Tommy Wiseau’s 2003 magnum opus The Room has slowly become the stuff of cinematic legend. Destined for the scrap heap of film obscurity, two friends – who shared a deep passion for the The Room’s quirks and eccentricities invited – others to see the film in an empty L.A cinema. It is from there that a worldwide phenomenon was born.
For those unfamiliar with the magic of The Room, it is the epitome of B-movie cinema. A film so bad that fans around the world, including myself, gather for midnight screenings to witness its corny dialogue, wooden acting, red herrings, continuity issues, green screen disasters, characters disappearing and framed pictures of spoons, all wrapped in a tale of love, betrayal and loss. It is an excruciatingly painful but blissfully absurd education in bad movie making. During screenings its flaws are enhanced by audience participation, whether it be through the throwing of plastic spoons at the screen or through dedicated fans dressing up as their favourite character. It is an unorthodox cinematic experience, but it is quite possibly the best collective cinematic experience available.
Greg Sestero, who plays the disloyal Mark in the film, recounts the making of The Room in his new book, The Disaster Artist. A $6 million vanity project, The Room’s production was a nightmare experience for all involved, with the twisted delusions of director, writer, executive producer and lead star Tommy Wiseau puppeteering the circus environment. The tales and anecdotes provided by Sestero verge from the unbelievably funny to the brutally painful, adding weight to a fascinating and absorbing depiction of one of contemporary cinema’s most bizarre creations.
Sestero spends much of the opening chapters alternating between film production and dissecting the trials and tribulations of acting in Hollywood, from mingling with future stars to the ifs, buts and maybes that accompany such a career. It is through Sestero’s experiences within acting classes where we are introduced to Tommy Wiseau. Their introduction is surreal, yet Sestero admits to feeling compelled, drawn to the figure of energy that beautifully captures how not to act. Sestero’s analysis seems self reflective, a chance to grasp just how he got caught up in the contorted world of Wiseau, as well as coming to a detailed conclusion as to why his own acting career never reached the heights his younger self dreamed of. For any aspiring actor, Sestero’s story is a revealing one.
However, the information about the character, actions and philosophy of Tommy Wiseau may be the great selling point for fans of the film. Prior to publication, very little information was given about Tommy’s life, with only his own rhetoric available to satisfy fan curiosity. How old is he? Where did he really come from? How did he amass such a large fortune? These are some of the questions that fans crave answers to. The Disaster Artist is evidently aware of such interest, and indeed plays along with the aura surrounding Tommy by tantalisingly feeding small snippets of information about Tommy as the tale progresses.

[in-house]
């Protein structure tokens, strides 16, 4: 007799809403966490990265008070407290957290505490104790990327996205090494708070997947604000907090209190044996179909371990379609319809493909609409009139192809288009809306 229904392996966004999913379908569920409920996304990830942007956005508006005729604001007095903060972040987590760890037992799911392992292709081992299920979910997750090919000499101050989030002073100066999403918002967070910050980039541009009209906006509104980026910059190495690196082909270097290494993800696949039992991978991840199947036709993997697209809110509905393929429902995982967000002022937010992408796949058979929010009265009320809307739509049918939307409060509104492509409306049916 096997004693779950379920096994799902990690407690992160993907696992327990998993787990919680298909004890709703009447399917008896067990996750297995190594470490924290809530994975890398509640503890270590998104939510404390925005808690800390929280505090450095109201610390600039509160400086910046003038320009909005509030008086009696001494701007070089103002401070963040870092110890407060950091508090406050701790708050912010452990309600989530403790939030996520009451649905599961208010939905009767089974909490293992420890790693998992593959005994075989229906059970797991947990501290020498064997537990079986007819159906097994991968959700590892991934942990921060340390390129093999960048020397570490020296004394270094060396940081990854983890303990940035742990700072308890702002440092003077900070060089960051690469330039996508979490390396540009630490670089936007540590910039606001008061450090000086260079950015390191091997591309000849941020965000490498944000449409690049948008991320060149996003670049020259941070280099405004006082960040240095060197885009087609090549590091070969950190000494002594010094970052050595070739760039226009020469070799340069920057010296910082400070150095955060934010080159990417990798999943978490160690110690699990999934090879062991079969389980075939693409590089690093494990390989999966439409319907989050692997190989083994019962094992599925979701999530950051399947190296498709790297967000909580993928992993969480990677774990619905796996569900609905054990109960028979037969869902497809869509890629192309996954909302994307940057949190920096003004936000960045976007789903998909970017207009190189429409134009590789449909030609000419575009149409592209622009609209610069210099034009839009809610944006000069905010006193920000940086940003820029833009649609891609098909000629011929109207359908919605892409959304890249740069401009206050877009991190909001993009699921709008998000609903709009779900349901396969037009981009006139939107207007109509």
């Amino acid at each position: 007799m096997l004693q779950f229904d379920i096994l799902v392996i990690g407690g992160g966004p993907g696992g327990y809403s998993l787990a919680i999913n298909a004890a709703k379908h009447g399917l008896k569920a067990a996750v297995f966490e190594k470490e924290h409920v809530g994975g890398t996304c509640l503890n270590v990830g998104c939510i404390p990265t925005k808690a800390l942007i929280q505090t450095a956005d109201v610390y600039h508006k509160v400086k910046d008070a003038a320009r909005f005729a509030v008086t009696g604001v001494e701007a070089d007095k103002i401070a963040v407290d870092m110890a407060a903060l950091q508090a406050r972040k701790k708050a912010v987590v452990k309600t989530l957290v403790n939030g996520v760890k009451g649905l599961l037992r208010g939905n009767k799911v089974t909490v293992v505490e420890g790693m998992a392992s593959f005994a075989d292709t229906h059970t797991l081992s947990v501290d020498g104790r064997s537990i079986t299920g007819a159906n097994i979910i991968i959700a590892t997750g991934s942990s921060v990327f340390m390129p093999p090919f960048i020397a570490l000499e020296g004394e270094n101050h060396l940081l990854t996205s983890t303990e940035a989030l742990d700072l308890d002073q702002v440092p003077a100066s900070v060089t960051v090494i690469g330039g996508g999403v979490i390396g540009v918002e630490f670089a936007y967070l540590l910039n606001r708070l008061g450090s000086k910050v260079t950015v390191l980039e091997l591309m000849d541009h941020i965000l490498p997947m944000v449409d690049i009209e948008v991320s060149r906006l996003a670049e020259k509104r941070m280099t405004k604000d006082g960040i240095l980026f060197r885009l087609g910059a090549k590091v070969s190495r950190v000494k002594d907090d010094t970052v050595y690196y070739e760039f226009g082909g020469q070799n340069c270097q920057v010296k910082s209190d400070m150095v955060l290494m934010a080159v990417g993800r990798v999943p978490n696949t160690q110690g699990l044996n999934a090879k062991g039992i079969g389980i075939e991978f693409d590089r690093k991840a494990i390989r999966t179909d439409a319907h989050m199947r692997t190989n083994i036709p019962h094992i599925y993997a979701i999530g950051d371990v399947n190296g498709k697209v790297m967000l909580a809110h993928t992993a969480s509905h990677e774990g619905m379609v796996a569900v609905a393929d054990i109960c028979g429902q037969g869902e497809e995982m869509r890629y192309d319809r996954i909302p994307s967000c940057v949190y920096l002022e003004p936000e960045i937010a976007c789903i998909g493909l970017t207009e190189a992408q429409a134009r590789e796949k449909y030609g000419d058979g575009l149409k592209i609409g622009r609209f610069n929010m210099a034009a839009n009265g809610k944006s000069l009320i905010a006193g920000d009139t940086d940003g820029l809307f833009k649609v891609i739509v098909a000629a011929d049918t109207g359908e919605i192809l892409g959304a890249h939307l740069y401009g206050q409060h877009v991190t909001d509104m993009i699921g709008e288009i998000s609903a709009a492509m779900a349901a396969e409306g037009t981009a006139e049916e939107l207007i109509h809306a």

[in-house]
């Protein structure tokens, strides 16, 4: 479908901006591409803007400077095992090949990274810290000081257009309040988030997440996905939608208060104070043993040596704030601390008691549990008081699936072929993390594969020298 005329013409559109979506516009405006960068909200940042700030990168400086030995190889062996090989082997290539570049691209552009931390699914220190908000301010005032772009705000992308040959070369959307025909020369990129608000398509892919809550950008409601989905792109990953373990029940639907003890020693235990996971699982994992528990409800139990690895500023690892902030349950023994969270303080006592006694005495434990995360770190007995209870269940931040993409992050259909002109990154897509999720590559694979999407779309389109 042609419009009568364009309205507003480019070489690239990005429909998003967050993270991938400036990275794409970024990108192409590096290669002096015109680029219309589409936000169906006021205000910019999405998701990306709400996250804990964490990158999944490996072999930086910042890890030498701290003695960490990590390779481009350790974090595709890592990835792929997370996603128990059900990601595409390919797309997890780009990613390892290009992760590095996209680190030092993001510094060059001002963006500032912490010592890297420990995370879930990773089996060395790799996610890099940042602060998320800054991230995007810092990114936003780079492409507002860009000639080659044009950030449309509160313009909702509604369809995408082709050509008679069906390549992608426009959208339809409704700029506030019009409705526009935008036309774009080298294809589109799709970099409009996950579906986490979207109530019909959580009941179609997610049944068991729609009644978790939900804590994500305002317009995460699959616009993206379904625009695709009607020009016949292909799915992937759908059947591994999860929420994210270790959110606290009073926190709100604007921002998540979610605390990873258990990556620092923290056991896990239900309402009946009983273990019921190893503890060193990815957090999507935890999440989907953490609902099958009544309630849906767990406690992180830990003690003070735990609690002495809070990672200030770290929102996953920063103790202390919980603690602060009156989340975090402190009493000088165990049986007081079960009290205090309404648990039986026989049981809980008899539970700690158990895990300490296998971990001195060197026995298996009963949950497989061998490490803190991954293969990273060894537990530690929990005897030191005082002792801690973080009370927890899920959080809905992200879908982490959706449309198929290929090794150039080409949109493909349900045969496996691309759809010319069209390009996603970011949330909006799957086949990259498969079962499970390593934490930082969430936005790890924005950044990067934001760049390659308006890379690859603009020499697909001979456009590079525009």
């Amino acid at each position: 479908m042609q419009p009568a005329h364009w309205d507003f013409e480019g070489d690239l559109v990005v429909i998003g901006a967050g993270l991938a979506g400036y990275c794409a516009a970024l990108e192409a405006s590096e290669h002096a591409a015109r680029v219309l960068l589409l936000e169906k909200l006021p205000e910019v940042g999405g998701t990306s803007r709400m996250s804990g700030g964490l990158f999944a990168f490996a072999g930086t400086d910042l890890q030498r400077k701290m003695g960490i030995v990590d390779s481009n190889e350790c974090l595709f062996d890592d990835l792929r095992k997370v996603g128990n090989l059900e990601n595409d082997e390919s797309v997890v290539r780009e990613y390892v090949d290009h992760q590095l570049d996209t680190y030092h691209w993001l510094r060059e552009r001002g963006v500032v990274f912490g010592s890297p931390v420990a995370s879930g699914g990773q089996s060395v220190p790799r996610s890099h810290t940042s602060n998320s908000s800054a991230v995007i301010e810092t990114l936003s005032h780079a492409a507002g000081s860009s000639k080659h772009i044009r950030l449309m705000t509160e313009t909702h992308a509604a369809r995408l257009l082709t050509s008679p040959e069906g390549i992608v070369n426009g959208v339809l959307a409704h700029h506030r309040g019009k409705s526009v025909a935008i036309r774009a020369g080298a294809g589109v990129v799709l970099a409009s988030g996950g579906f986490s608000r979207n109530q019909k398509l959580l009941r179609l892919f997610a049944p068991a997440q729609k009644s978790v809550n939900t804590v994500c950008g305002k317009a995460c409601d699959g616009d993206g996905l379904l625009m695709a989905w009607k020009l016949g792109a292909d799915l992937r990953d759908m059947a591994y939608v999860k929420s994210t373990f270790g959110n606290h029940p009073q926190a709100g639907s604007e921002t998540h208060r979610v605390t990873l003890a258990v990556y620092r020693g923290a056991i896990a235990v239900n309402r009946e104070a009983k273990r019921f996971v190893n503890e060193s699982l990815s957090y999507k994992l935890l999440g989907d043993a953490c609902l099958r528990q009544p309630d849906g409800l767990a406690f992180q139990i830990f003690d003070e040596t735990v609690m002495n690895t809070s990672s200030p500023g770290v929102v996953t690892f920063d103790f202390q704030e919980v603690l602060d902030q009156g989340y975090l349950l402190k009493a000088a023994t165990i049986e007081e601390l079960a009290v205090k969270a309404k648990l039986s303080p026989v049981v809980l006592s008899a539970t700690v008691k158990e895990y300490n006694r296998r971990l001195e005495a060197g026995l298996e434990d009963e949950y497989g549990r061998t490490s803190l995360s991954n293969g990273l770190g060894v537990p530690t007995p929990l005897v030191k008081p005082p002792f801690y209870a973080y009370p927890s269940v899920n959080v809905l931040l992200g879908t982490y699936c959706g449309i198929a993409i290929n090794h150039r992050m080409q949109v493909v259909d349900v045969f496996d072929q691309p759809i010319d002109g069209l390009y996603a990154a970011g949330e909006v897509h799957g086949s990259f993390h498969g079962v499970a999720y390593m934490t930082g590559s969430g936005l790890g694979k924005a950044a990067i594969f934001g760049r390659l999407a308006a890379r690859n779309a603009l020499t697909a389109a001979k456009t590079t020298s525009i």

While Sestero supplies detail into how he and Tommy got on as friends, from their initial encounter to the years that followed, it isn’t until the second half of the book where we really delve into the fascinating world Tommy inhabits. The book pieces together what is fact and what is fiction, and attempts to bring as much conclusion to Tommy’s story as fans are likely to get. While the ambiguity between this fact and fiction may frustrate some, it’s in keeping with Wiseau’s persona. A persona that keeps fans guessing as to whether what he says is to be believed.
Sestero’s writing is undoubtedly strong and, more importantly, honest. He eloquently stitches together both his friendship with Tommy and the behind the scenes action of producing The Room. While the shifting of narrative between these two tales may in theory seem disconcerting, Sestero manages to engage you in each part of the story, knowing that the book’s structure ultimately serves to demonstrate the light and dark sides to Tommy’s persona in an accessible and approachable way.
As a friend, Wiseau is shown to be caring, thoughtful and philosophical, providing a quirky, unconventional perspective on the modern world. However, in a position of power, as demonstrated through the production of The Room, Wiseau is shown to selfish, arrogant and delusional, so much so that cast and crew felt great hostility toward the star of the show. Whether there is a greater allegory being created here is open to interpretation, but what is apparent is that Wiseau’s character is both upbeat yet deeply troubled. He is man that is desperate to be loved.
For fans of the film, The Disaster Artist is undoubtedly a required purchase, purely for the experience of falling down the rabbit hole and engaging with one of film’s most gloriously deluded yet brilliantly optimistic characters. For those still yet to witness the great wonders The Room has to offer, The Disaster Artist paints an extraordinary tale of the American dream and the benefits that are reaped with hard work and opportunism.
From the depressing depths of solitude to the elation of finally seeing a dream come to fruition, The Disaster Artist is a journey worth taking.
The Disaster Artist: My Life Inside The Room is available now.
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